Lapse vs. Relapse

Where to start...?

Things have been quite rough lately, which is why my posts have all but stopped. Today I'm taking advantage of feeling somewhat normal - I use that term loosely - to explain what has been going on. 

My symptoms have been steadily getting harder to manage, and last week I reached crisis point. I ended up drinking. My concept of time has vanished but I think I only used for 3 days, with the 3rd day being an almighty mess. 

I can see why people die from alcohol poisoning after spending some time living in abstinence. I drank about 40cl of JD in a night and my body went into shock. It was terrifying and definitely not just a bad hangover. I told my boyfriend what happened purely because I wasn't sure if I was going to end up in hospital or not. 

Anyway. That night I tried as hard as I could to reach out and ask for help, but it's just incredibly hard for me to say how bad things are. The amount of times I dialed the mental health crisis line and just cleared the number again.... I posted on message boards but it was around 2-3am so obviously not many people were around! I think I got to bed at around 5am. 

The next evening I poured away the leftover alcohol. 

It took just 3 days for me to go from 'just one drink' to a full blown binge. I wanted to stop but I had absolutely no control. Abstinence is the only thing that will work for me. 

This brings me to a dilemma. Was this a lapse or a relapse? It seems that those that follow the AA method would call this a relapse and reset their sobriety count to zero. I find this a bit extreme, but I disagree with AA and how they operate on the whole. 

I consider a relapse to be when you're engaging in a behaviour that you know to be harmful and part of your addiction for more than a week. Why a week? In my opinion, it shouldn't take you more than that to get it out of your system and realise it's not worth it, then get back on the straight and narrow with the knowledge that you were doing the right thing by engaging in recovery.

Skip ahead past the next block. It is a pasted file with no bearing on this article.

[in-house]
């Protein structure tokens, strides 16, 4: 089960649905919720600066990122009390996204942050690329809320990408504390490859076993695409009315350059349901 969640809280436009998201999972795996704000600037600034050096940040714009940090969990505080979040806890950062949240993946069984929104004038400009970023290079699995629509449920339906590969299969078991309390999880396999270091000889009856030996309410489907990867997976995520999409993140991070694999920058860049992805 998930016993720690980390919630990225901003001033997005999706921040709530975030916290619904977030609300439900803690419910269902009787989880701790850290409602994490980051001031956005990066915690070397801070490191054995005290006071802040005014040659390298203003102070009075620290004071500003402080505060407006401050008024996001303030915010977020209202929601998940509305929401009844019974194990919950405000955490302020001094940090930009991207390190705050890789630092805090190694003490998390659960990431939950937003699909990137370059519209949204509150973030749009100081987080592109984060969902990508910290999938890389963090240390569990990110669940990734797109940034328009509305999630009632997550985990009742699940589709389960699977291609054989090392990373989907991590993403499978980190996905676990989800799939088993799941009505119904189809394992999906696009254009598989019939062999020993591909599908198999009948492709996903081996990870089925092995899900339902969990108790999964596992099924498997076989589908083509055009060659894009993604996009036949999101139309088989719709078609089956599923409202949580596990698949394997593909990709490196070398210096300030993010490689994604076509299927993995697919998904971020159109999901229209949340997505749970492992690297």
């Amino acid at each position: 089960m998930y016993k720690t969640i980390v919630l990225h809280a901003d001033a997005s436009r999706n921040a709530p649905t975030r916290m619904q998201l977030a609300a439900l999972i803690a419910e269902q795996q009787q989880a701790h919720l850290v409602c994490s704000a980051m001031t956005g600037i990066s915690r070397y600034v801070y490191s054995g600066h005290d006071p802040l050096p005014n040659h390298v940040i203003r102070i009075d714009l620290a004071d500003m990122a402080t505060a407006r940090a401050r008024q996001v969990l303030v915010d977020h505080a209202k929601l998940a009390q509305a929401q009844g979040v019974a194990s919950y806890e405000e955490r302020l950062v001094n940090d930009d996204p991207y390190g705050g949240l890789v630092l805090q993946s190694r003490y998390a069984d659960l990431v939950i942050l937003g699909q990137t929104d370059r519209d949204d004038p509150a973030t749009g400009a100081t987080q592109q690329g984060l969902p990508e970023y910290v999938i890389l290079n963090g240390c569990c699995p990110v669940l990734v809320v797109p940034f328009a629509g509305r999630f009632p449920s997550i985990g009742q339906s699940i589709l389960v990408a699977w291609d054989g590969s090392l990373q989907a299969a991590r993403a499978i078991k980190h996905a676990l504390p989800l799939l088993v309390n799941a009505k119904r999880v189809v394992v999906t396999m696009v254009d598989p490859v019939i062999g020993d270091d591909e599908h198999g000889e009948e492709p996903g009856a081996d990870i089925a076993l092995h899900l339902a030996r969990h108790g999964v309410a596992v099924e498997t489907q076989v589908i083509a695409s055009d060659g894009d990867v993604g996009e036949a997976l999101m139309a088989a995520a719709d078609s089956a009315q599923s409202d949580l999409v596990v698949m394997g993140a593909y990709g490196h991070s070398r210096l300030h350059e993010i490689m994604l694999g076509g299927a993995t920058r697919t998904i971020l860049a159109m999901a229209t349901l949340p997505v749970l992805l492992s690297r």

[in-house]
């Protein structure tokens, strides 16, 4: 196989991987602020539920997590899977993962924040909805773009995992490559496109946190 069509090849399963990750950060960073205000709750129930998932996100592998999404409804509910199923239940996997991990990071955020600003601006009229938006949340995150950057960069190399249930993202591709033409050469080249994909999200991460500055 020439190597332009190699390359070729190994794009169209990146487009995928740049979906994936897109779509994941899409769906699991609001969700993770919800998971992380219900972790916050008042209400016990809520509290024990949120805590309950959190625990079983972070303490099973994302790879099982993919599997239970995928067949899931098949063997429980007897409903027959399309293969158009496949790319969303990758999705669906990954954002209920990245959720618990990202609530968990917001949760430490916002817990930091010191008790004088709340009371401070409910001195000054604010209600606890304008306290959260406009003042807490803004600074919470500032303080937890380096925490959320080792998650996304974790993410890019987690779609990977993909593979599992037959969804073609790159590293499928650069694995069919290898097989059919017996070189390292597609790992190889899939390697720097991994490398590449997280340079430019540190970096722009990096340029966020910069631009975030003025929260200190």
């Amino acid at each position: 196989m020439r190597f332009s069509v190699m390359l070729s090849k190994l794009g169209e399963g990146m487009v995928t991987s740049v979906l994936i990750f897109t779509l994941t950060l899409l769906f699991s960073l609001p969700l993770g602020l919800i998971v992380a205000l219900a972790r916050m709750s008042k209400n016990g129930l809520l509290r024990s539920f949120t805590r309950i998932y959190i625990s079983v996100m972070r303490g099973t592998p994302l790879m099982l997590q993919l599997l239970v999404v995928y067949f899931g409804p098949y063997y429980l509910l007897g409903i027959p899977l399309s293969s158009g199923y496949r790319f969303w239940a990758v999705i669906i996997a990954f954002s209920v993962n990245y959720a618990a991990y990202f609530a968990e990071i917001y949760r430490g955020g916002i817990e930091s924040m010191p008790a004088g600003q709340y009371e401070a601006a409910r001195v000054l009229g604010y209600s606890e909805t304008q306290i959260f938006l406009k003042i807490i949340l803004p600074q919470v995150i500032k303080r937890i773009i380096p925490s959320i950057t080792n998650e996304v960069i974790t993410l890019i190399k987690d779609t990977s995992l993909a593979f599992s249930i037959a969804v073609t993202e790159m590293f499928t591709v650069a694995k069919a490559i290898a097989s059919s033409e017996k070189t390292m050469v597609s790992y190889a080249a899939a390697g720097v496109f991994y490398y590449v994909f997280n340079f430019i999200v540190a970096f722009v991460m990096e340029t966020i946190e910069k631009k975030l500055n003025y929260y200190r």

AA is very black and white. Some people need that type of system, which I totally understand and respect. Addaction and my own beliefs have shown me that illness such as this has shades of grey in it just the same as life does. You can use a lapse to benefit your recovery. Granted, if you do relapse you can learn just the same but the key here is to be self-aware and stop before you physically can't. We all make mistakes. 

I don't see why I should throw away 7 and a half months of sobriety because my mental health has declined to a point where I reached out to the only thing I knew to take the pain away.

Some people might say I'm using this as something of a excuse to hold onto the length of sobriety I have and allow myself to use again in the future without consequence. I am facing the consequences of my actions. I feel tremendous shame and guilt. I feel anger towards myself and towards the power of addiction. I have to look at, and care for, fresh wounds on my body that I gave myself while under the influence. 

I gained absolutely nothing positive from using, bar the knowledge that I can never, ever drink again.

Next time I might not escape.

Addiction is not something to be taken lightly. Get help.
Samantha Nicholls. Powered by Blogger.

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